Reluctant to upstage her fellow spiritualists, Jaime tries to suppress her talents, as she has done her entire life. But there is something lurking in the maze of gardens behind the house: a spirit without a voice. And it won't let go until somehow Jaime hears its terrible story. For the first time in her life, Jaime Vegas understands what humans mean when they say they are haunted. Distraught, Jaime looks to fellow supernatural Jeremy Danvers for help.
As the touches and whispers from the garden grow more frantic, Jaime and Jeremy embark on an investigation into a Los Angeles underworld of black magic and ritual sacrifice. When events culminate in a psychic showdown, Jaime must use the darkest power she has to defeat a shocking enemy: one whose malicious force comes from the last realm she expected.
In a world whose surface resembles our own, Kelley Armstrong delivers a stunning alternate reality, one where beings of the imagination live, love, and fight a never-ending battle between good and evil.
©2007 Kelley Armstrong; (P)2007 Tantor Media Inc.
"Paranormal and show-business power struggles make for hard-to-put-down entertainment." (Booklist)
"Armstrong deftly juggles such creatures as werewolves, witches, demons and ghosts with real-life issues." (Publishers Weekly)
Also China Miéville, Peter Hamilton, good space-opera, No Zombies, Apocalypses, Women who sigh and go weak at the knees when seeing a man!
I have to admit I didn't think I would like this book. Usually, books about people with supernatural powers are either incredibly cliched or so tongue-in-cheek or worst of all, so Anne Ricesque, that they invariably disappoint. NOT SO with this gem. The author has created a stand alone novel with a compplete alternate world. Also, this novel hints at the existance of others, but I have never read anything by her before and I couldn't stop listening. A cross between a mystery and mild horror/fantasy, the only problem I had was with the ending. A bit hasty- I still had questions - for my taste. However, as I believe there will be more novels with this main character, I'll have to wait and see!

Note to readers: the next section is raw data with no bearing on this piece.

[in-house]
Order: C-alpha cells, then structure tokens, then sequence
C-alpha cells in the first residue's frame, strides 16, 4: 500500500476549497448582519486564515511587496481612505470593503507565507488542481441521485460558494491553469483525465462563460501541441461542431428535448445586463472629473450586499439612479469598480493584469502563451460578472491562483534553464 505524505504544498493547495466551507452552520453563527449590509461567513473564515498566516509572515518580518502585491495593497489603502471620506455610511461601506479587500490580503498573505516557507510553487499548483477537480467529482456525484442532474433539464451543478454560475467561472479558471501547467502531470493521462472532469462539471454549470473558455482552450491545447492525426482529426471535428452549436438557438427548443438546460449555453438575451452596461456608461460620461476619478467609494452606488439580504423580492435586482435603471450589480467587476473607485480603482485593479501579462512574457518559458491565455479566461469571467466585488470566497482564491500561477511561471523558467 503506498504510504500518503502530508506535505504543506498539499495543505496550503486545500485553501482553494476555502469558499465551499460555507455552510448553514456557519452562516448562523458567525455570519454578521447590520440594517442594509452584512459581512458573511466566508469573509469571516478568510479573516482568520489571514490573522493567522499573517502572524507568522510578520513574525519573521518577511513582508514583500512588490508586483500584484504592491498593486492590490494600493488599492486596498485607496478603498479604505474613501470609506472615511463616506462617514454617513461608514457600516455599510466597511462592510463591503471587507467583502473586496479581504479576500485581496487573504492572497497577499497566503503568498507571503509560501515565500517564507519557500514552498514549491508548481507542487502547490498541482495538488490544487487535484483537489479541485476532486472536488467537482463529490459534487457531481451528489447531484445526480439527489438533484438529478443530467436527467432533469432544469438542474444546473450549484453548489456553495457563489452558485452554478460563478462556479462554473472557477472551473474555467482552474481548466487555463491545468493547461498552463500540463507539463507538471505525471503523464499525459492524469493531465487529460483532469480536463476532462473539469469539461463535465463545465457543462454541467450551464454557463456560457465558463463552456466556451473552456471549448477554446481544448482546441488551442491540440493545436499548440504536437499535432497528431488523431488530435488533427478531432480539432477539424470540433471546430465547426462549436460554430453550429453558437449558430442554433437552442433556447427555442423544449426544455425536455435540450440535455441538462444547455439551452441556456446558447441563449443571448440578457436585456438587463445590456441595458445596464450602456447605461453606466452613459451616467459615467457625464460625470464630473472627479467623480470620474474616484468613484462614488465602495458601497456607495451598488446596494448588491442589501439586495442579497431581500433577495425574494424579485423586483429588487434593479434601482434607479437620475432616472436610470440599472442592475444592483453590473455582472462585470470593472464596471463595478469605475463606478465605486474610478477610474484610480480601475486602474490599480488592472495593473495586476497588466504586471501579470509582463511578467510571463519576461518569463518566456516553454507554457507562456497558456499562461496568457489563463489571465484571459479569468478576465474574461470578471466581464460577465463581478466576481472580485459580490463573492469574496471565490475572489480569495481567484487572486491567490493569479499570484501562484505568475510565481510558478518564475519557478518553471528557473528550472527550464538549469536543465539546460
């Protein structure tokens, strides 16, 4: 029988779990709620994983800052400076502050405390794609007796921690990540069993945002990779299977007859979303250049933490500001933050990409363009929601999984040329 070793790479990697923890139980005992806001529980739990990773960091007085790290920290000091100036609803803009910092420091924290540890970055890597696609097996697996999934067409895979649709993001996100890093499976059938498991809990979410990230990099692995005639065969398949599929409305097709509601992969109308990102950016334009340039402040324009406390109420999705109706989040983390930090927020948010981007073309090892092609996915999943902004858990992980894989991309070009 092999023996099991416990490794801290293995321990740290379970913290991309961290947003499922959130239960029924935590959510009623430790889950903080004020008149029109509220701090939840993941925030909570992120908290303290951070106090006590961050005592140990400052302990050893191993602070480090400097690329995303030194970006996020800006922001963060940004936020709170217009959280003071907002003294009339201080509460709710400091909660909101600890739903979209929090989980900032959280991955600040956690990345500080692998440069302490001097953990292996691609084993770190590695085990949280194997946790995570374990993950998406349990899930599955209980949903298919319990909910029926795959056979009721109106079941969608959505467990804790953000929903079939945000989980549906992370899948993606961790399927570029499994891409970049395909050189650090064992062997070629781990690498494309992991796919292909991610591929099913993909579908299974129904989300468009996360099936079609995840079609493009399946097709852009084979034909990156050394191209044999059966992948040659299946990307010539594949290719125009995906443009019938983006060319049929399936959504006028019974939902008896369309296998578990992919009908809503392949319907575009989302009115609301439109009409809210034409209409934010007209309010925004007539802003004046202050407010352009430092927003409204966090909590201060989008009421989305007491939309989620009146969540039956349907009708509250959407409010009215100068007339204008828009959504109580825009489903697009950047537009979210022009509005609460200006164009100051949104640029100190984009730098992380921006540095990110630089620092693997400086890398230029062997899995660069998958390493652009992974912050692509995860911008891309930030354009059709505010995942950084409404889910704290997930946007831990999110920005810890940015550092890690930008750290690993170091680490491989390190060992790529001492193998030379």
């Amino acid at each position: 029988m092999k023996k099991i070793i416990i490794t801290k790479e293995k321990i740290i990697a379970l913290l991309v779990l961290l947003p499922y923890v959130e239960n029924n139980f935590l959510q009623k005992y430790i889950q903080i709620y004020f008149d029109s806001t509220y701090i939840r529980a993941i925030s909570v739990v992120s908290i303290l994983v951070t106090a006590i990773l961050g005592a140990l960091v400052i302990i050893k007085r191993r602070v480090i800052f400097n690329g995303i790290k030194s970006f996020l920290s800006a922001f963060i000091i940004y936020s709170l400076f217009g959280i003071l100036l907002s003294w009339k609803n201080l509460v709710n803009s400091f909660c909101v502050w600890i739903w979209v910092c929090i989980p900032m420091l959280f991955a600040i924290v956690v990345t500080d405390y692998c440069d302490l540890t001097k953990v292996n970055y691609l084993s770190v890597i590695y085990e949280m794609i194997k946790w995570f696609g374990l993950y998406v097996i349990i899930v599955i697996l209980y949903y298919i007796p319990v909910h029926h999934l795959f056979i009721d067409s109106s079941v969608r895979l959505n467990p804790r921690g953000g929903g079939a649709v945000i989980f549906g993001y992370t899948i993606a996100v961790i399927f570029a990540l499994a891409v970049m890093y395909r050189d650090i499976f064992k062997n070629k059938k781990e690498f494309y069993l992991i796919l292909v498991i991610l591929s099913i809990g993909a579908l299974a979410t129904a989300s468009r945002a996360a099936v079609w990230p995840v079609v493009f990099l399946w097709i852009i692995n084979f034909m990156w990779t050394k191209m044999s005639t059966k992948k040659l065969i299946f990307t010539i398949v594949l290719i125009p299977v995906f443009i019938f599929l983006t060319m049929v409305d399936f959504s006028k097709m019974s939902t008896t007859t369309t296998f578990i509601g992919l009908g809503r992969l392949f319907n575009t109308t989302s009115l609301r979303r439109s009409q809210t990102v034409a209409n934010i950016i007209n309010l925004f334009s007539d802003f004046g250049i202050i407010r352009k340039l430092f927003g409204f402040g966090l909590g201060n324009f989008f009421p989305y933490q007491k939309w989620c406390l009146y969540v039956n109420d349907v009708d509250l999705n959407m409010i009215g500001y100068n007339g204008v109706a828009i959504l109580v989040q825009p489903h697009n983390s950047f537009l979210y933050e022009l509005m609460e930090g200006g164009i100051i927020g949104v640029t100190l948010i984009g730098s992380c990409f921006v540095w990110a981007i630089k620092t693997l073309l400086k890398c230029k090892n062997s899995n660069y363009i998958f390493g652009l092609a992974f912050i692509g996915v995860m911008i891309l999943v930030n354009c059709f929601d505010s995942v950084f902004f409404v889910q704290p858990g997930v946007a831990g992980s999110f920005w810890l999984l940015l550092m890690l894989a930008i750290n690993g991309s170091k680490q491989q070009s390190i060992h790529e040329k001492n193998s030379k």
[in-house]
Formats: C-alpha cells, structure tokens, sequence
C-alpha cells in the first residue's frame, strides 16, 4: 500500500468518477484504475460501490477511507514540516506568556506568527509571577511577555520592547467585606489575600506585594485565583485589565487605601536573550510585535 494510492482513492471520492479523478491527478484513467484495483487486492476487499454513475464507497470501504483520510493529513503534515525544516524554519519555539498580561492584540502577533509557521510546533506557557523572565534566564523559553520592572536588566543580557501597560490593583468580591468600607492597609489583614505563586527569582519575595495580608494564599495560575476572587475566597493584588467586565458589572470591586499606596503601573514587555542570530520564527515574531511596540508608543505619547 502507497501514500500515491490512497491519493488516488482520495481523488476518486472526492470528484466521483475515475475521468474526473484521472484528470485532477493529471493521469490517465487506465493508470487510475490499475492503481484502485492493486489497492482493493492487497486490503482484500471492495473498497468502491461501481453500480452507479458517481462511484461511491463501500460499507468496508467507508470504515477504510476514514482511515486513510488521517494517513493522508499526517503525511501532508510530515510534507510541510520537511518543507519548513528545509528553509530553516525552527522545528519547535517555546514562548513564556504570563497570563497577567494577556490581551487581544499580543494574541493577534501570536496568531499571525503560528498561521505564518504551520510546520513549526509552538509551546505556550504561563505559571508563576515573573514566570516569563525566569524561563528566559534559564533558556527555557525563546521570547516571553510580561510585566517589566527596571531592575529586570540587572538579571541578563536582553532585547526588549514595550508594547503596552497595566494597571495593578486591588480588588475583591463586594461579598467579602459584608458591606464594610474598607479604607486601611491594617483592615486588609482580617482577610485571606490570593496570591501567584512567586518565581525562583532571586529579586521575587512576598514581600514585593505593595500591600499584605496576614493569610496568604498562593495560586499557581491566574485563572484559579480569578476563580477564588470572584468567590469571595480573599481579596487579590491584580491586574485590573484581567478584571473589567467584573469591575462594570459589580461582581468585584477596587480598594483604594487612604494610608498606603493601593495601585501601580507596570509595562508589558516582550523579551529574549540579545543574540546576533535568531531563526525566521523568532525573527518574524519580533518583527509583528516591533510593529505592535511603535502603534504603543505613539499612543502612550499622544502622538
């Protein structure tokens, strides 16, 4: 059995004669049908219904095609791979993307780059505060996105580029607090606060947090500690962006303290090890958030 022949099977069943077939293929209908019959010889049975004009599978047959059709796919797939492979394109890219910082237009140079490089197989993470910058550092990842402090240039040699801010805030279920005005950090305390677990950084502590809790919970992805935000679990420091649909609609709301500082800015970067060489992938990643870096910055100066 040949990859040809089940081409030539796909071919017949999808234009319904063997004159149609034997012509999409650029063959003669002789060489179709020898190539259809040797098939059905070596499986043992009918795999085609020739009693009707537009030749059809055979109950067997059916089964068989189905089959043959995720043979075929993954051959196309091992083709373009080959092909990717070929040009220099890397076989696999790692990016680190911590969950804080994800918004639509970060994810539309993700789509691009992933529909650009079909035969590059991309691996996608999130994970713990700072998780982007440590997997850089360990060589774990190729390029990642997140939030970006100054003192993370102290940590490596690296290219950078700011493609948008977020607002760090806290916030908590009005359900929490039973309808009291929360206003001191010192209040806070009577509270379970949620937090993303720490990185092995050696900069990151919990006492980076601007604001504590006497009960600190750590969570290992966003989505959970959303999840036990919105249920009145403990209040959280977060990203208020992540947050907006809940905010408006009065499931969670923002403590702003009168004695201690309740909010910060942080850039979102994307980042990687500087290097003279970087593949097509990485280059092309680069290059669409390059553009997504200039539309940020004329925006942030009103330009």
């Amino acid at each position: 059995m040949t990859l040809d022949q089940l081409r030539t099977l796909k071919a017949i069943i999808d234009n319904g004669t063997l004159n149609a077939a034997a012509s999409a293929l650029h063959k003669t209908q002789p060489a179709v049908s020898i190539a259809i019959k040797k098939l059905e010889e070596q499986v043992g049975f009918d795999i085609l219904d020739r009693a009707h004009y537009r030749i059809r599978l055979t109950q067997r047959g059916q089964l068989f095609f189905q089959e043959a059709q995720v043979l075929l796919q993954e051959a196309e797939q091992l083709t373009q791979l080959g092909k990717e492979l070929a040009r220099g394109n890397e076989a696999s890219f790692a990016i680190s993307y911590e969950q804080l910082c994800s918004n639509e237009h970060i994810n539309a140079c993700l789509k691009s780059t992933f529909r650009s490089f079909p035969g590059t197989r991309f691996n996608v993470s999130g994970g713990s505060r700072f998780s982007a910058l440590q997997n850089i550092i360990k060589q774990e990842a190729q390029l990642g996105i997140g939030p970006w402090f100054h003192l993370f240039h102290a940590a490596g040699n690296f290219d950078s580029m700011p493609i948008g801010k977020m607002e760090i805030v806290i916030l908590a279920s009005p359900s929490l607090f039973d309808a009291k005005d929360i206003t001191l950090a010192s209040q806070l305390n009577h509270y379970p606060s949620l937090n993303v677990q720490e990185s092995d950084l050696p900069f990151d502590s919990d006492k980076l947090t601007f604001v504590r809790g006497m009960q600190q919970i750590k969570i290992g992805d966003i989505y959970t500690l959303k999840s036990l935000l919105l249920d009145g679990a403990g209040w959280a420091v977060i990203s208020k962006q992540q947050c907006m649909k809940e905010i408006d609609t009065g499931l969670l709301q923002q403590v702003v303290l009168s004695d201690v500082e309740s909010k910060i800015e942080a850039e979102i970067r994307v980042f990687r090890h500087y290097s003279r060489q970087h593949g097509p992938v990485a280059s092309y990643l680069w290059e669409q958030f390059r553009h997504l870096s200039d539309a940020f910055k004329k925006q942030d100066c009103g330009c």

This is Number 7 in the women of the otherworld. Bitten is also available in audiobook format, (just not through this service). This book is about Jaime, a necromancer and her love for the werewolf leader Jeremy.
I wish Audible would get the rest of the books. Awesome. 5 stars.
I like the paranormal genre and have enjoyed books by Kelley Armstrong. This one focuses more closely on Jaime Vegas, a necromancer. The story didn't disappoint, but the reader did. The main character's voice and the female voices were well done. The male voices left much to be desired, almost sounding to me like they'd inhaled helium before speaking. In previous books, Jeremy, her love interest, was a strong and very masculine character. In this audiobook, it was difficult for me to get past the sound of his voice and hear him the way he comes across in the written word. I've not listened to other books by this reader, but I'd certainly think twice before purchasing another audiobook read by her.
I am an avid listener. I listen between 75-100 hours per month on my iPhone: 60% fiction to 40% non-fiction.
Jamie Vegas is the main character in Armstrong's book 7. She has played prominent supporting roles in a couple of the previous books and it was good to finally see a story revolve around her. In this tale, she is in Hollywood to tape a reality TV show and she discovers evil and of course Jeremy (Alpha Werewolf) shows up to help de-tangle things as both sidekick and love interest. This is a major thriller and a littler romance.